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Proc Natl Acad Sci U S A. 2019 Apr 2;116(14):6713-6719. doi: 10.1073/pnas.1808336116. Epub 2019 Mar 18.

Measuring the impact of interaction between children of a matrilineal and a patriarchal culture on gender differences in risk aversion.

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Department of Economics, University of Houston, Houston, TX 77004;
National Bureau of Economic Research (NBER), Cambridge, MA 02138.
School of Economics, Fudan University, 200433 Shanghai, China.


Many studies find that women are more risk averse than men. Why does such a gender gap exist, and how malleable is this gender gap in risk aversion? The paper takes advantage of a rare setting in which children of the matrilineal Mosuo and the traditionally patriarchal Han attend the same schools in Yunnan, China to shed light on these questions. In particular, we exploit the fact that children would experience a shock in gender norms when they start to intermingle with children from other ethnic groups with the opposite gender norms at school. Using survey and field experiments, we elicit risk attitudes from Mosuo and Han elementary and middle school students. We find that, at the time when they first enter school, Mosuo and Han children exhibit opposite gender norms-Mosuo girls take more risks than Mosuo boys, while Han girls are more risk averse than Han boys, reflecting cultural differences. However, after Mosuo students spend more time with Han students, Mosuo girls become more and more risk averse. By age 11, Mosuo girls are also more risk averse than Mosuo boys. We also observe a shrinking gap in risk aversion for Han over time. Using random roommate assignment for boarding middle school students, we find Mosuo boys who have fewer Mosuo roommates behave more similarly to Han boys. This shows that risk preferences are shaped by culture and malleable in response to new environments.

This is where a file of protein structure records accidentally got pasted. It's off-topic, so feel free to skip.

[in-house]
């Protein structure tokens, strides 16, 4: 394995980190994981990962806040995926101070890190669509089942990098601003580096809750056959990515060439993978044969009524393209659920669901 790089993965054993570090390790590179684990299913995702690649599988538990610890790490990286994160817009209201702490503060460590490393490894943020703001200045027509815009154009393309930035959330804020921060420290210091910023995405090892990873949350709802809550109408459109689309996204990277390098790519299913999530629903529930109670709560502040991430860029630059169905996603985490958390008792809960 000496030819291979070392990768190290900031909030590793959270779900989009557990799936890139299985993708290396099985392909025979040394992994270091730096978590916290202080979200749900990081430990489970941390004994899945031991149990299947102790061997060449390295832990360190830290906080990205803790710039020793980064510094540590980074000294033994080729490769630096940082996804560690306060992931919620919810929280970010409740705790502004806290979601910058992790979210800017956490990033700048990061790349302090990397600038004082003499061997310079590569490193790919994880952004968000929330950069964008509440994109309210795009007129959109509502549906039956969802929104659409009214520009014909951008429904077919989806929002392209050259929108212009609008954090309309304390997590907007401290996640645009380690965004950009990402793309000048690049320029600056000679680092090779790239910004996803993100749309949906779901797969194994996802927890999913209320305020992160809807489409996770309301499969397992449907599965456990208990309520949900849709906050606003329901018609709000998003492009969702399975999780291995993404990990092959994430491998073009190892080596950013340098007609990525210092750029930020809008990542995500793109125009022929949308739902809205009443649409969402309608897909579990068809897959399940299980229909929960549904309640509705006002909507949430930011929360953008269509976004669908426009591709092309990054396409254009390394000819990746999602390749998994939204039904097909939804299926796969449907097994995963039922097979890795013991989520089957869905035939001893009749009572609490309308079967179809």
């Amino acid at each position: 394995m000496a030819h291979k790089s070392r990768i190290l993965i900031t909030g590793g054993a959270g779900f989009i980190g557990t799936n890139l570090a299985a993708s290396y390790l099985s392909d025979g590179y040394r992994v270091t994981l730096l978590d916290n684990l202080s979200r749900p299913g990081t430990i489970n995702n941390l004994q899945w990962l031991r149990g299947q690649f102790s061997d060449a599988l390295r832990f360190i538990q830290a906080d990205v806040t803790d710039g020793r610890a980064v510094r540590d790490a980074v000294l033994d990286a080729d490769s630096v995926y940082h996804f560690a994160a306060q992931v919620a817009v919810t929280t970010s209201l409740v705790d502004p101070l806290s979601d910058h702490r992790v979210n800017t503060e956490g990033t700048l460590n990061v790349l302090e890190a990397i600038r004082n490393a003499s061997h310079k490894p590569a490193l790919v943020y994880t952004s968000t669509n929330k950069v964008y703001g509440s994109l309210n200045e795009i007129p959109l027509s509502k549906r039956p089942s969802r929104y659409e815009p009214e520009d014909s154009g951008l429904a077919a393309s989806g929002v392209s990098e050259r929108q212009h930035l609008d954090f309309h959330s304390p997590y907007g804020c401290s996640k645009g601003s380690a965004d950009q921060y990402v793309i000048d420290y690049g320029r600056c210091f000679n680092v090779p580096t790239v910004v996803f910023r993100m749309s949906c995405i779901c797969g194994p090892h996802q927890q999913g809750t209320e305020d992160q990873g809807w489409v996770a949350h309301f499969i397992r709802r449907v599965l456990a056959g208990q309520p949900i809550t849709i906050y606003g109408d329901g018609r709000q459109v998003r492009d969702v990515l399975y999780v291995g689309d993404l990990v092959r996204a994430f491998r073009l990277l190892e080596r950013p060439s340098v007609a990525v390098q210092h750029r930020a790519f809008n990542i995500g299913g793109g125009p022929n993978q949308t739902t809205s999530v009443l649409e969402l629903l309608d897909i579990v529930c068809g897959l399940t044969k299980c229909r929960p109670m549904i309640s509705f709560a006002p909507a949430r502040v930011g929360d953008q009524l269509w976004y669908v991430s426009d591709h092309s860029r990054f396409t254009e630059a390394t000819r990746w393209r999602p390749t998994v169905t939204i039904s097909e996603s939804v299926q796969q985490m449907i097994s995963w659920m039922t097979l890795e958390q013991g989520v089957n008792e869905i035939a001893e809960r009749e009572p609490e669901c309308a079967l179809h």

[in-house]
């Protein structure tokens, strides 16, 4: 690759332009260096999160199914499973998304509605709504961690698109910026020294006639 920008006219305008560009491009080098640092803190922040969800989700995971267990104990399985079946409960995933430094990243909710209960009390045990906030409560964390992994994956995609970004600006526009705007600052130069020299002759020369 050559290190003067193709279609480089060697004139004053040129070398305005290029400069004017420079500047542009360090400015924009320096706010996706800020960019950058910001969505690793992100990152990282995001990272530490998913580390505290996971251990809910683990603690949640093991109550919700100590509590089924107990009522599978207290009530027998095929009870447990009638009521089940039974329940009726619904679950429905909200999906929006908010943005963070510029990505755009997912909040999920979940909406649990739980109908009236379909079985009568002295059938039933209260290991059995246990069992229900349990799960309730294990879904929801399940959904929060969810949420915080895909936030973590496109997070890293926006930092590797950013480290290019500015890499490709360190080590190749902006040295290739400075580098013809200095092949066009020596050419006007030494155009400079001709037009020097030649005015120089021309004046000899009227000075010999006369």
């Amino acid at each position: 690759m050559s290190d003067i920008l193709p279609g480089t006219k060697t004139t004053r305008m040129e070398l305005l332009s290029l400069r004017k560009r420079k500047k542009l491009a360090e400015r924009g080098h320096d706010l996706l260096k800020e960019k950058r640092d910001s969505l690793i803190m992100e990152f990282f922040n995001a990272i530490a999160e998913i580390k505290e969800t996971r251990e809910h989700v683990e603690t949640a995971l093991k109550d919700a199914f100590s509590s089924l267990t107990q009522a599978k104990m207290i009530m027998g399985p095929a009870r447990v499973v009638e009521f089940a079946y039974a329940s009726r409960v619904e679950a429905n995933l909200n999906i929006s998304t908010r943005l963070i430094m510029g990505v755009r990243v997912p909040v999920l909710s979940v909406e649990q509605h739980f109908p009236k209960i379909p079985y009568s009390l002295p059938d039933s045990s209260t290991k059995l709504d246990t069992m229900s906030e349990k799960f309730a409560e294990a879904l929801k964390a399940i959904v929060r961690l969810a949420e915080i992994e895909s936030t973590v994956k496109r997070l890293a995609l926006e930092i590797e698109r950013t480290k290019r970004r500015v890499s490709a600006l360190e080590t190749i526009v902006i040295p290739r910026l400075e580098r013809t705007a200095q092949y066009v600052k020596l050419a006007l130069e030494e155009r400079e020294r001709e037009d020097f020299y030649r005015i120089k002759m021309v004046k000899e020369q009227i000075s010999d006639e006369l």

culture; gender norm; peer; risk; socialization

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